Unholy Heights is, at a glance, a rather minor and unremarkable addition to the simulation and tower defense genre. Players follow a salaryman who goes from menial office worker to the Devil King. Except, he’s a lord without minions. In order to create an unholy army, he has to gradually attract various monsters to his apartment complex, so they’ll defend both their home and him from various villagers and do-gooders. It’s cute enough, with silly characters and a humorous premise, but hardly stands out on PCs. On the Nintendo 3DS, it’s given an opportunity to shine.
The 3DS is a bastion for quirky games. Titles like Aero Porter, The Denpa Men, Pocket Card Jockey, and Tokyo Crash Mobs get a chance at greater appreciation. This should hopefully pay off for Unholy Heights as well, as it’s the sort of oddity that deserves a larger audience and conditions seem right.
This is a game that works well in small doses. Your goal is to keep characters cozy in their alcoves, supplying them with various pieces of furniture and devices. You want to keep the rent at an appropriate price point, so they’ll remain satisfied and raise families, while also increasing your own bank account. Sitting and staring at a screen, watching their daily lives is hardly thrilling. (Even when they are spending their time reading fan fiction or sleeping naked.) On the 3DS, it’s easier to parcel out play sessions.
Especially since it feels like Unholy Heights gives you natural stopping points. You can take on quests, which will send at least waves of enemies to your apartment building. A pause for the cause works well after such an ordeal. If you’d prefer a briefer section, a few solo opponents will usually amble along every five to ten minutes. People powering through could even break after each apartment renovation. These stopping points occur rather naturally, and I could see each one offering a perfect opportunity to save, put away the 3DS and move on with your life. When it appeared on the PC, sitting and waiting for something to happen could be both tedious and exhausting. As a portable title where you have the luxury of picking up and playing in small increments, it’s more forgivable.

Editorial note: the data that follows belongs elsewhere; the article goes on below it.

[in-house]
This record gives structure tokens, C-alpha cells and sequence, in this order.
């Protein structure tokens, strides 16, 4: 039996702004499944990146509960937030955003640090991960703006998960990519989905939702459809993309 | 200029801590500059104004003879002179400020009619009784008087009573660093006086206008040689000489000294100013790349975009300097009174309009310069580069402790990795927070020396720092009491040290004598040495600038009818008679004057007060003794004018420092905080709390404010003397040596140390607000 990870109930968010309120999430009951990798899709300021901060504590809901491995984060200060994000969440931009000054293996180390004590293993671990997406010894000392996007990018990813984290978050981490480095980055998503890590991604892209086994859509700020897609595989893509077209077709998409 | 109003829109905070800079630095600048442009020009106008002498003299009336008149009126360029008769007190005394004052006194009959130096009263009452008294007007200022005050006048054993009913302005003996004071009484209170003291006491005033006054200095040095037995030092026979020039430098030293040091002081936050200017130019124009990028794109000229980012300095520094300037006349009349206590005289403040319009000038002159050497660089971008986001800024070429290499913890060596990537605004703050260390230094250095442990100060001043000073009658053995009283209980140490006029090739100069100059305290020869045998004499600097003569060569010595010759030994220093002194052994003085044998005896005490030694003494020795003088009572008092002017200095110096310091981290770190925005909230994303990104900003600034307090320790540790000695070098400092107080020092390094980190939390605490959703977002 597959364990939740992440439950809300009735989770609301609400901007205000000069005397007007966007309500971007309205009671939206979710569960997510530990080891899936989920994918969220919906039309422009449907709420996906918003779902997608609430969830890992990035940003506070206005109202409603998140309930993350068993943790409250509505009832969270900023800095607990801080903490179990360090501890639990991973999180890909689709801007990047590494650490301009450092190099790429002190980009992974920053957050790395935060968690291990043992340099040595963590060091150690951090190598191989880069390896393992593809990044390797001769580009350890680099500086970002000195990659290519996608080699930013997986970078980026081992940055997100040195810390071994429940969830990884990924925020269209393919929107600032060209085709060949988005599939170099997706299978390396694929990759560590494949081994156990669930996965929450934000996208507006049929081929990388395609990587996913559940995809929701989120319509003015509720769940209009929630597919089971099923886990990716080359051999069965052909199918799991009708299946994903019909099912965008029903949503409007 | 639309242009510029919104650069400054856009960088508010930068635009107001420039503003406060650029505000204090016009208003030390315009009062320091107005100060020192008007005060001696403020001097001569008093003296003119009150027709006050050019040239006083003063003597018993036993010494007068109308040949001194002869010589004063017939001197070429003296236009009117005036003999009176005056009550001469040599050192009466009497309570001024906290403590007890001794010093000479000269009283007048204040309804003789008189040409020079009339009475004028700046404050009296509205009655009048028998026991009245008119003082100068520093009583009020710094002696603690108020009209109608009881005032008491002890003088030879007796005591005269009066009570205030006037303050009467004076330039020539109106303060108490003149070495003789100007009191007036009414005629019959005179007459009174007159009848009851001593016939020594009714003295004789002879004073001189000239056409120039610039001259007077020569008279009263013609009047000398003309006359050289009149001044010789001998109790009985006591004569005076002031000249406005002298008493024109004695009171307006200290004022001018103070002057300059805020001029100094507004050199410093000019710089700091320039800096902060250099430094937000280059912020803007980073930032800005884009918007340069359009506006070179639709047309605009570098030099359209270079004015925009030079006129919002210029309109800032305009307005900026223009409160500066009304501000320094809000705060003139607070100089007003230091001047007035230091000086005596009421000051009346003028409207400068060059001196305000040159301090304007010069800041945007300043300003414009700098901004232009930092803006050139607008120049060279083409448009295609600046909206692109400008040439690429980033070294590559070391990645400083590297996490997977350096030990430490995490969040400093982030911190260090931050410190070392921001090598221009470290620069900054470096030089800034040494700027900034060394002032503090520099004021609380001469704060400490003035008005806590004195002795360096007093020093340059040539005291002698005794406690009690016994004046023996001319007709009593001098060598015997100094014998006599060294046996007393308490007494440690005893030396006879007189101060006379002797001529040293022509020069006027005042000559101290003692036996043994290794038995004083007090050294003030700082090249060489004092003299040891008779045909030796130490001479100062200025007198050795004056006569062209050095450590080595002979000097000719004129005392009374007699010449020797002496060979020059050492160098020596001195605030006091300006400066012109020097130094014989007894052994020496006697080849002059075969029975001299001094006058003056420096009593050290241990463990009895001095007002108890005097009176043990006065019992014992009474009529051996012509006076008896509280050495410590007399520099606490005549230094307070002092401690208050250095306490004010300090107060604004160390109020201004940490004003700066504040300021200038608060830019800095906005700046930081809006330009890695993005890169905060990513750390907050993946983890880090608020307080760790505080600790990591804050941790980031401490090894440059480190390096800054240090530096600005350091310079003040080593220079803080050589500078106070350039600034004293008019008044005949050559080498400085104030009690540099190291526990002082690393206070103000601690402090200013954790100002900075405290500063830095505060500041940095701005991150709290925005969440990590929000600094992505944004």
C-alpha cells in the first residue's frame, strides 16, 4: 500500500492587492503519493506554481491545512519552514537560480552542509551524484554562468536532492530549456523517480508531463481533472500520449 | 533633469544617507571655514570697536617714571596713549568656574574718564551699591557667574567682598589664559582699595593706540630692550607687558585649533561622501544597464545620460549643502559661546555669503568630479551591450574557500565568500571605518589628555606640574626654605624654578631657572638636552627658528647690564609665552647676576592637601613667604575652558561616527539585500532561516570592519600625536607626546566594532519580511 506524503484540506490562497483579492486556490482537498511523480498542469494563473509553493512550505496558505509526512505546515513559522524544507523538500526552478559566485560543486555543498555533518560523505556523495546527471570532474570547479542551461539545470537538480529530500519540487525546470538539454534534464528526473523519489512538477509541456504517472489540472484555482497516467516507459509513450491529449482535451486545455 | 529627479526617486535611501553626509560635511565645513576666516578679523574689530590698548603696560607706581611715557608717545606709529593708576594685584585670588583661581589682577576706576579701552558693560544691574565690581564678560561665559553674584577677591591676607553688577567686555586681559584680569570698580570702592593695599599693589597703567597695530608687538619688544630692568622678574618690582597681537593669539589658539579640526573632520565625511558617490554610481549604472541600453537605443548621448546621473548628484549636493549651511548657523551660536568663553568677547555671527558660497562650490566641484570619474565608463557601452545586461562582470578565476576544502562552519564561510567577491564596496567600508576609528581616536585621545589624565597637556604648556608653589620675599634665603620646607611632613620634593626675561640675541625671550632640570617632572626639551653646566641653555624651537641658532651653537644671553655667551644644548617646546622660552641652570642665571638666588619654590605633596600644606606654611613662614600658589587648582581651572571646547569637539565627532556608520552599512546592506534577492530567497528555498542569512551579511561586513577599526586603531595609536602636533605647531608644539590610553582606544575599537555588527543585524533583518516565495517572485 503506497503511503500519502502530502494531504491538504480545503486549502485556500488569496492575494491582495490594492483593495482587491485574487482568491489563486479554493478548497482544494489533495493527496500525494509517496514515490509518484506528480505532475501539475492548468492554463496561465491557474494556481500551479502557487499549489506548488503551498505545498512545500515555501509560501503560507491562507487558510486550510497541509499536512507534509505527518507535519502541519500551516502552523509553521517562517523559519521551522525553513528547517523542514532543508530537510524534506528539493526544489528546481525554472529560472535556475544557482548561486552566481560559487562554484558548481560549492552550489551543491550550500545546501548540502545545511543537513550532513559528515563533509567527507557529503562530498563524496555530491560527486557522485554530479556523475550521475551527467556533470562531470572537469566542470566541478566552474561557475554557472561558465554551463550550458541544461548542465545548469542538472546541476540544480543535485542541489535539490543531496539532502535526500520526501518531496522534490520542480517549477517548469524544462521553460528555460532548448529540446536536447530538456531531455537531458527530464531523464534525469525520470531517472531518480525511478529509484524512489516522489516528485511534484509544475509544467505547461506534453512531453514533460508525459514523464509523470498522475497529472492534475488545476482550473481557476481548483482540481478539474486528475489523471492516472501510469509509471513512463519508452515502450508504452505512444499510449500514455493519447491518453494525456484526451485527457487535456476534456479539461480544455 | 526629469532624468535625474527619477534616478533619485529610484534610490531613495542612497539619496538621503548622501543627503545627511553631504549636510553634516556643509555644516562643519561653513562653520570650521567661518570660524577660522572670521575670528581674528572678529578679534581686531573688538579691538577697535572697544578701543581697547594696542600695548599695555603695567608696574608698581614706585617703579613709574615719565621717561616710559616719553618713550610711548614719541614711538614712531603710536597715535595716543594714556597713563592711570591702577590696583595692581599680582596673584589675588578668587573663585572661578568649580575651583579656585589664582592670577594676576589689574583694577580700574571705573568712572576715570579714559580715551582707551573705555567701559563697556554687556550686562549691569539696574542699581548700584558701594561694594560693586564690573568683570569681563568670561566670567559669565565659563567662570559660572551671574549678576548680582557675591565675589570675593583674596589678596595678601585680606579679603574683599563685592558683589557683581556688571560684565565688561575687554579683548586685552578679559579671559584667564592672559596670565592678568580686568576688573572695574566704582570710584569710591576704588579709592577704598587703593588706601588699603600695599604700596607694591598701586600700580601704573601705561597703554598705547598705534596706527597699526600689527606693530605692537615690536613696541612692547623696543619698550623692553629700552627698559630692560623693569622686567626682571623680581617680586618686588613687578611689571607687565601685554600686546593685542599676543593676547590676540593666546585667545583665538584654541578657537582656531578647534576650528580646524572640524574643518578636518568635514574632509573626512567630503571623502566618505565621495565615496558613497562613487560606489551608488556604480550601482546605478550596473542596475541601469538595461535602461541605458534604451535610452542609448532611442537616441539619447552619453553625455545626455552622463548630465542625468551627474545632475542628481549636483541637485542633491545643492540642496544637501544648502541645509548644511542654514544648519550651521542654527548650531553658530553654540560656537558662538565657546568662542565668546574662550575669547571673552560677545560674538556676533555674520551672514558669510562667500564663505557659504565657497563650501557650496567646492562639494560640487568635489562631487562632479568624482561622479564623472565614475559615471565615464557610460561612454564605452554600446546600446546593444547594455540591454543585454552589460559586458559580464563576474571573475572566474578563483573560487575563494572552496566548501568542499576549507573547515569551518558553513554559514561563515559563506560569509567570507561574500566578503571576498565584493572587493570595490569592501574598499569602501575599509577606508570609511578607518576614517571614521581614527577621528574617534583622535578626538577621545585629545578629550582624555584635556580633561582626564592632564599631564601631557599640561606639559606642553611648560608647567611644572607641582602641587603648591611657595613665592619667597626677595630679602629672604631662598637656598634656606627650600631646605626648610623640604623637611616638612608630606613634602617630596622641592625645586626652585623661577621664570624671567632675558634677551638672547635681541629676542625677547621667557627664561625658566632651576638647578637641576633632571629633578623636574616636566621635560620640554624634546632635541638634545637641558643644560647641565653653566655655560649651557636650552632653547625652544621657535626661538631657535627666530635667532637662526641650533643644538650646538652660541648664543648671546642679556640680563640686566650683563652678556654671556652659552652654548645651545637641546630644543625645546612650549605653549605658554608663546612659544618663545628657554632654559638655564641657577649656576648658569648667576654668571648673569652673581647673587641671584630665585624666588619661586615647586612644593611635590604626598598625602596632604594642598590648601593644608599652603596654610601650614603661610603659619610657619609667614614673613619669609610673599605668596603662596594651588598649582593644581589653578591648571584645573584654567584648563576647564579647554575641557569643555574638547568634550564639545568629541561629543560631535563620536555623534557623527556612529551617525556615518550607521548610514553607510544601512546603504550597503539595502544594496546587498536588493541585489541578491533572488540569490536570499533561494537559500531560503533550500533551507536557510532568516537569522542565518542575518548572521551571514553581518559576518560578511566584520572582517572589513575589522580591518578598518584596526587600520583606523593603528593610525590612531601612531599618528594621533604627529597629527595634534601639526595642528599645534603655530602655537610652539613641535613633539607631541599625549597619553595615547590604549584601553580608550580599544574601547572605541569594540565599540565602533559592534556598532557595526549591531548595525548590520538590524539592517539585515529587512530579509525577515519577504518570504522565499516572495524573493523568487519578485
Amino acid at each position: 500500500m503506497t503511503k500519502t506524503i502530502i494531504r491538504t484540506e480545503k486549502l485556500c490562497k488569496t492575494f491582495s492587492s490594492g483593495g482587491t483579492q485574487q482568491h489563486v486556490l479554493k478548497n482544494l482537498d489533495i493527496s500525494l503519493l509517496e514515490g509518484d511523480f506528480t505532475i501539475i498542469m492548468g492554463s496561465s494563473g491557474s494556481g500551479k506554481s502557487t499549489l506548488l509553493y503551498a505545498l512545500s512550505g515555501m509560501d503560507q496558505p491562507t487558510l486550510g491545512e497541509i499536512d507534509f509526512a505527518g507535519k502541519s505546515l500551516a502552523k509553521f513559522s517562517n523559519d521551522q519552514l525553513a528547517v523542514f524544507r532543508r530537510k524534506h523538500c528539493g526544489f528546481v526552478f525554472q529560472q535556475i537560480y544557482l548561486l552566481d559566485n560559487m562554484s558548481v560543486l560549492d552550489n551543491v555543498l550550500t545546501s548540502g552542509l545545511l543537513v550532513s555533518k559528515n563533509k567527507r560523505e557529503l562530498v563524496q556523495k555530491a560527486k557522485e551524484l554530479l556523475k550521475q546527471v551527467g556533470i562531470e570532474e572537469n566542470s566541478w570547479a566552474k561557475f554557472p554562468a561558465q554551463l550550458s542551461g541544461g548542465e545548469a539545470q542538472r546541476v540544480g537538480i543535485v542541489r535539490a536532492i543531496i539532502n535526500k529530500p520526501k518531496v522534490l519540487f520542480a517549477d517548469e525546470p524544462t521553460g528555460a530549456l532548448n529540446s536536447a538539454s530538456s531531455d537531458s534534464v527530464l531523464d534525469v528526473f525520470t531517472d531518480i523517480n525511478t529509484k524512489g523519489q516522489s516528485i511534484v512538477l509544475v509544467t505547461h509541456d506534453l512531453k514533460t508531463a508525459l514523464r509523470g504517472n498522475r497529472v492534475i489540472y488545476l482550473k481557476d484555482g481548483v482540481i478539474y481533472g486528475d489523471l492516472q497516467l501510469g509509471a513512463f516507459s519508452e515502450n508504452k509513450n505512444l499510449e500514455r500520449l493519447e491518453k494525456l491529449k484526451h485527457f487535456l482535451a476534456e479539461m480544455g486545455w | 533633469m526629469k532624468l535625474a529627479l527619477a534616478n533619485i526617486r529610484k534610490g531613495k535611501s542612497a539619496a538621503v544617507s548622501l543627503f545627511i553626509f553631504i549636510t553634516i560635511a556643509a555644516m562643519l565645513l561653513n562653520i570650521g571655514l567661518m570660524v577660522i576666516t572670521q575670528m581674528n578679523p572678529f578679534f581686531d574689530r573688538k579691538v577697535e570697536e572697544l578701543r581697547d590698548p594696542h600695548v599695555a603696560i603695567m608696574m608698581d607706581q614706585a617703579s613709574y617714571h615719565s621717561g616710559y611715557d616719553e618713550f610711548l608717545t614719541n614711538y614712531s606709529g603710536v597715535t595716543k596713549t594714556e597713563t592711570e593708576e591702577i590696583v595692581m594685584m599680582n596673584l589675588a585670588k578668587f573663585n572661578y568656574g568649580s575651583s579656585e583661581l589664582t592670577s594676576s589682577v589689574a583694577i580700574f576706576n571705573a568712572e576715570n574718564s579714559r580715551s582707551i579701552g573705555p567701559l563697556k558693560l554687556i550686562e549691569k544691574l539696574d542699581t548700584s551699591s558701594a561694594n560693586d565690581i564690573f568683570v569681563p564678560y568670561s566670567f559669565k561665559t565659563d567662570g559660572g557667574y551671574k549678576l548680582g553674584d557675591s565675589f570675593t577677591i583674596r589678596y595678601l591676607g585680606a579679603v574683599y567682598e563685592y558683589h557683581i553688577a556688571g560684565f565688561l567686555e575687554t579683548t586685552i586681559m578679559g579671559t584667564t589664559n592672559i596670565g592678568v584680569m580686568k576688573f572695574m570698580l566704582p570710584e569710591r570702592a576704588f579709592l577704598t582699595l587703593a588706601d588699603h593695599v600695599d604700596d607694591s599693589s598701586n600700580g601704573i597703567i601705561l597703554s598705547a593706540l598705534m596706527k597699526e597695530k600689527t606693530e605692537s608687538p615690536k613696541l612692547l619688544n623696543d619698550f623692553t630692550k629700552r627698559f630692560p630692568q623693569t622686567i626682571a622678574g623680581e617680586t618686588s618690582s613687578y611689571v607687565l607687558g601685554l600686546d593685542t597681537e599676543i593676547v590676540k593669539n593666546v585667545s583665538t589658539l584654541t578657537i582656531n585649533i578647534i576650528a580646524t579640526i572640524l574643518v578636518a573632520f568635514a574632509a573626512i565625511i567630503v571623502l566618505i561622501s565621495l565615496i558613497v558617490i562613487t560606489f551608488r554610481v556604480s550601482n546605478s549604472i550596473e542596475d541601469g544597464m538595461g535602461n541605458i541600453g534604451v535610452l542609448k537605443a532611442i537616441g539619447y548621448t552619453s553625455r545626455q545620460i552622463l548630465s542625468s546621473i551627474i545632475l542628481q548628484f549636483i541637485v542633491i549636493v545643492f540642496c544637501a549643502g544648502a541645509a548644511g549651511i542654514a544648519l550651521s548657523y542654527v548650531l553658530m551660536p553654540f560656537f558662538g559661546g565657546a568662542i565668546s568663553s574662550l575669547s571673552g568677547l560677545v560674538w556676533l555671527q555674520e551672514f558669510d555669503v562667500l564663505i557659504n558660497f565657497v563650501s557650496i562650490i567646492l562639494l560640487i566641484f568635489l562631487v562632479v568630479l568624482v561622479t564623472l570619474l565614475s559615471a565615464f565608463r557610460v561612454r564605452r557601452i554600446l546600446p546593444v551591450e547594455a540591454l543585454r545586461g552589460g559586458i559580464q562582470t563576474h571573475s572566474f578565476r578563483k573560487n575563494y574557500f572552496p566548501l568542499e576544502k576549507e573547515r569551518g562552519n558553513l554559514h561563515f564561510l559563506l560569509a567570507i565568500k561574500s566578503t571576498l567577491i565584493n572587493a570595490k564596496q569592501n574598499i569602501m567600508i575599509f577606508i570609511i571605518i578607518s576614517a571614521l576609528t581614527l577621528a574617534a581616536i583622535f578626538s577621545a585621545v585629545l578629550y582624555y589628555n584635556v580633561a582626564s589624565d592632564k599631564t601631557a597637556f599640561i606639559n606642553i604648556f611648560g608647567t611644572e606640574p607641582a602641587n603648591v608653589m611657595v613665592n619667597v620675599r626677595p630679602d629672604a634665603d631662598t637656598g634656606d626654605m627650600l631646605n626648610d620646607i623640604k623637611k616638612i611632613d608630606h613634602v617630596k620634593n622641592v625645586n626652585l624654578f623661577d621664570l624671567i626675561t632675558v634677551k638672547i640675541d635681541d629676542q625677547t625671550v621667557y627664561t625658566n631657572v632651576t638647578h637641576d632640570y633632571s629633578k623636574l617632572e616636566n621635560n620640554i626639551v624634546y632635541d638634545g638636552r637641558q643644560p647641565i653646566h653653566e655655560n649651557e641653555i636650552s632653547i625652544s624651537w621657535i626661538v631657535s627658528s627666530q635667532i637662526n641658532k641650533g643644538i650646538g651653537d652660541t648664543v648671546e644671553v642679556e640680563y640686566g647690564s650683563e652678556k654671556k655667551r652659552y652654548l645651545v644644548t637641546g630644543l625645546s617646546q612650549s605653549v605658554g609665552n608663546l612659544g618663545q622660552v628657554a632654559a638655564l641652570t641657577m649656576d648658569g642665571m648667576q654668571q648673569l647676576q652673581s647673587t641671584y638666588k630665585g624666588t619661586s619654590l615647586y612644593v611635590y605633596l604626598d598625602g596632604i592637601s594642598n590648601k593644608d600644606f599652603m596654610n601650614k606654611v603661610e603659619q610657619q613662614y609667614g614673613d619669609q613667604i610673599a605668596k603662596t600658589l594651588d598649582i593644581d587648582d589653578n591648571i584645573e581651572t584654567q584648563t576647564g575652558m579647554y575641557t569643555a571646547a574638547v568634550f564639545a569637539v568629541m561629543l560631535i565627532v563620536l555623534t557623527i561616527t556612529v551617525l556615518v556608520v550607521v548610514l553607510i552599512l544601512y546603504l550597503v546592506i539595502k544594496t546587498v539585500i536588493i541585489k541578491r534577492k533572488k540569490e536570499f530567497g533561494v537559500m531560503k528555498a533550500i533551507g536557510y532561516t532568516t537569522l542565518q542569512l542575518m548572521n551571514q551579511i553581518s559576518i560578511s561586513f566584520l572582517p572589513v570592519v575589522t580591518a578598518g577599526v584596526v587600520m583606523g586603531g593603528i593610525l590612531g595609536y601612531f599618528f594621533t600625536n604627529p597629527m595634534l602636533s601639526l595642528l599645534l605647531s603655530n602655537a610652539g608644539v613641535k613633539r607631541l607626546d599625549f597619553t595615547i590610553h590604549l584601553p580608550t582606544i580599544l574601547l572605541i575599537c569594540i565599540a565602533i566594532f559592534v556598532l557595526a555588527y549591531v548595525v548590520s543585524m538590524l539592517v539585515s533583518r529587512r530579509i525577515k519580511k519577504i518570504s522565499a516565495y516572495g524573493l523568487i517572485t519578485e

It also looks better on the 3DS. Unholy Heights isn’t very graphically demanding. Characters and environments appear hand-drawn, with very few details. On a computer, it looked rather sloppy. Layouts left lots of open, empty space. As whimsical as it could be, it came across as something unappealing and cheap. This hasn’t changed much here, but the size and scope makes such inadequacies easier to overlook. You aren’t zooming in and seeing the flaws. The nature of the hardware obscures them. Plus, menus have been reorganized, making them more efficient and allowing for a tighter interface.
In a way, the handheld version of Unholy Heights gives us an opportunity to be more forgiving, even if we are paying more for it. It’s $3.99 on PCs and $6 on the eShop, but multiple factors excuse the markup. It’s a rarity on the 3DS; it promotes an underrepresented genre. It gives us My Nintendo points, even though there aren’t many rewards worth spending those precious Gold Coins on yet. It’s giving us a more convenient way to enjoy an overlooked and obscure experience, which can be appreciated during the August and September lulls.
Unholy Heights has always struck me as a game that tried. It attempted to do something new, by mashing up the simulation and tower defense genres. It wants to make you smile, with a ridiculous premise and silly characters. The game has always done its best, and the PC version could easily be overlooked in favor of more prominent, engaging or revolutionary contemporaries. On the 3DS, a game that’s absolutely entertaining and often quite good, even though it isn’t exactly remarkable or stunning, is getting a chance to make itself at home.